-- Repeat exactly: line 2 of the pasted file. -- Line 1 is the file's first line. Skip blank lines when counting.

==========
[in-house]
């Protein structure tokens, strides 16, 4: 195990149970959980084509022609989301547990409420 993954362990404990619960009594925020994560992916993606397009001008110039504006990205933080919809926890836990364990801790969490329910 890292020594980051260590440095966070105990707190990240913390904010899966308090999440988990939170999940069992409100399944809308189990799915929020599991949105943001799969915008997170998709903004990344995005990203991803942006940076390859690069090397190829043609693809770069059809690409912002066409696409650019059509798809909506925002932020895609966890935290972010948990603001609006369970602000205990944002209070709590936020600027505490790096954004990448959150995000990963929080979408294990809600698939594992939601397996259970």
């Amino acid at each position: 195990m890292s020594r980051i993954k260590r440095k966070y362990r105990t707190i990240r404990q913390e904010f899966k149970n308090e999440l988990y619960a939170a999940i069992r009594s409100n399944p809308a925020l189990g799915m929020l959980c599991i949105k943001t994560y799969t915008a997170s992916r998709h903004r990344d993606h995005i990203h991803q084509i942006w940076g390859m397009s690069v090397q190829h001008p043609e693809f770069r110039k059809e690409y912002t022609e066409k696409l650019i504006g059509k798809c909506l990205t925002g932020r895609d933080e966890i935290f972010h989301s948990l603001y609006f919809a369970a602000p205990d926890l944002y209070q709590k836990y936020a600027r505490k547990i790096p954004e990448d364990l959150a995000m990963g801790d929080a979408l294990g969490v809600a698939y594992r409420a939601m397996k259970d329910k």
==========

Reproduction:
């Protein structure tokens, strides 16, 4: 195990149970959980084509022609989301547990409420 993954362990404990619960009594925020994560992916993606397009001008110039504006990205933080919809926890836990364990801790969490329910 890292020594980051260590440095966070105990707190990240913390904010899966308090999440988990939170999940069992409100399944809308189990799915929020599991949105943001799969915008997170998709903004990344995005990203991803942006940076390859690069090397190829043609693809770069059809690409912002066409696409650019059509798809909506925002932020895609966890935290972010948990603001609006369970602000205990944002209070709590936020600027505490790096954004990448959150995000990963929080979408294990809600698939594992939601397996259970």